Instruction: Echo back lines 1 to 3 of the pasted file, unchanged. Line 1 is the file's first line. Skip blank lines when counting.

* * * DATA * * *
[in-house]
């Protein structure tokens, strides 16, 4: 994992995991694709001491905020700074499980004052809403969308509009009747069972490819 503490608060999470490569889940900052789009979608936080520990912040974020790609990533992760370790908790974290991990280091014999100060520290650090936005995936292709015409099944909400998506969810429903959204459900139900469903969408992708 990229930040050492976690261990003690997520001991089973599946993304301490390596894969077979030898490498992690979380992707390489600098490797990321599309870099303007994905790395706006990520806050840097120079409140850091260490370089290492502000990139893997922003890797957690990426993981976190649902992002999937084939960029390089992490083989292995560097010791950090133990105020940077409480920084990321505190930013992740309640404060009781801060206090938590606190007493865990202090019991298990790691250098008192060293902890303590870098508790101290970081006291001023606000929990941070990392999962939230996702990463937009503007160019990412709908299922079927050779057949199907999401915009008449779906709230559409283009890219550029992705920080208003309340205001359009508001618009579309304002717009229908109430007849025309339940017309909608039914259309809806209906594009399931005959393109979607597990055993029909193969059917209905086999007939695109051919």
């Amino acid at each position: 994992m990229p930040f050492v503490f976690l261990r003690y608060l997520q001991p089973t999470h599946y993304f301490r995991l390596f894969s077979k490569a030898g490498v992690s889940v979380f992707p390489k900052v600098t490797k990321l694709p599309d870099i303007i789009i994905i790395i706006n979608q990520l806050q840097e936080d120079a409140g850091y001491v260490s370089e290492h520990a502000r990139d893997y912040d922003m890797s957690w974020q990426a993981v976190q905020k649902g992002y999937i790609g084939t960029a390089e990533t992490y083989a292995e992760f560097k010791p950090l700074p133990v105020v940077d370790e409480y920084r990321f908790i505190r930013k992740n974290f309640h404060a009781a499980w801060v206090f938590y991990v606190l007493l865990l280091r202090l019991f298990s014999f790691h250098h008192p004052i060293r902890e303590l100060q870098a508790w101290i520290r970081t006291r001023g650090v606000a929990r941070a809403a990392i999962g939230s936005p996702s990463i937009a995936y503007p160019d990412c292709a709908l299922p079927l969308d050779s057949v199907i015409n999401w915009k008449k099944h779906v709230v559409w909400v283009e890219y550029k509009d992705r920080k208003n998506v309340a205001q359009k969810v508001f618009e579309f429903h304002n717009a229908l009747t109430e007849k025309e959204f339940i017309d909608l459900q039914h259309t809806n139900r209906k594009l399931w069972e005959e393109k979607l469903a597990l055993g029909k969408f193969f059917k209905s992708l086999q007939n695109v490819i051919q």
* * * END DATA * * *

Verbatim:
[in-house]
């Protein structure tokens, strides 16, 4: 994992995991694709001491905020700074499980004052809403969308509009009747069972490819 503490608060999470490569889940900052789009979608936080520990912040974020790609990533992760370790908790974290991990280091014999100060520290650090936005995936292709015409099944909400998506969810429903959204459900139900469903969408992708 990229930040050492976690261990003690997520001991089973599946993304301490390596894969077979030898490498992690979380992707390489600098490797990321599309870099303007994905790395706006990520806050840097120079409140850091260490370089290492502000990139893997922003890797957690990426993981976190649902992002999937084939960029390089992490083989292995560097010791950090133990105020940077409480920084990321505190930013992740309640404060009781801060206090938590606190007493865990202090019991298990790691250098008192060293902890303590870098508790101290970081006291001023606000929990941070990392999962939230996702990463937009503007160019990412709908299922079927050779057949199907999401915009008449779906709230559409283009890219550029992705920080208003309340205001359009508001618009579309304002717009229908109430007849025309339940017309909608039914259309809806209906594009399931005959393109979607597990055993029909193969059917209905086999007939695109051919």
């Amino acid at each position: 994992m990229p930040f050492v503490f976690l261990r003690y608060l997520q001991p089973t999470h599946y993304f301490r995991l390596f894969s077979k490569a030898g490498v992690s889940v979380f992707p390489k900052v600098t490797k990321l694709p599309d870099i303007i789009i994905i790395i706006n979608q990520l806050q840097e936080d120079a409140g850091y001491v260490s370089e290492h520990a502000r990139d893997y912040d922003m890797s957690w974020q990426a993981v976190q905020k649902g992002y999937i790609g084939t960029a390089e990533t992490y083989a292995e992760f560097k010791p950090l700074p133990v105020v940077d370790e409480y920084r990321f908790i505190r930013k992740n974290f309640h404060a009781a499980w801060v206090f938590y991990v606190l007493l865990l280091r202090l019991f298990s014999f790691h250098h008192p004052i060293r902890e303590l100060q870098a508790w101290i520290r970081t006291r001023g650090v606000a929990r941070a809403a990392i999962g939230s936005p996702s990463i937009a995936y503007p160019d990412c292709a709908l299922p079927l969308d050779s057949v199907i015409n999401w915009k008449k099944h779906v709230v559409w909400v283009e890219y550029k509009d992705r920080k208003n998506v309340a205001q359009k969810v508001f618009e579309f429903h304002n717009a229908l009747t109430e007849k025309e959204f339940i017309d909608l459900q039914h259309t809806n139900r209906k594009l399931w069972e005959e393109k979607l469903a597990l055993g029909k969408f193969f059917k209905s992708l086999q007939n695109v490819i051919q």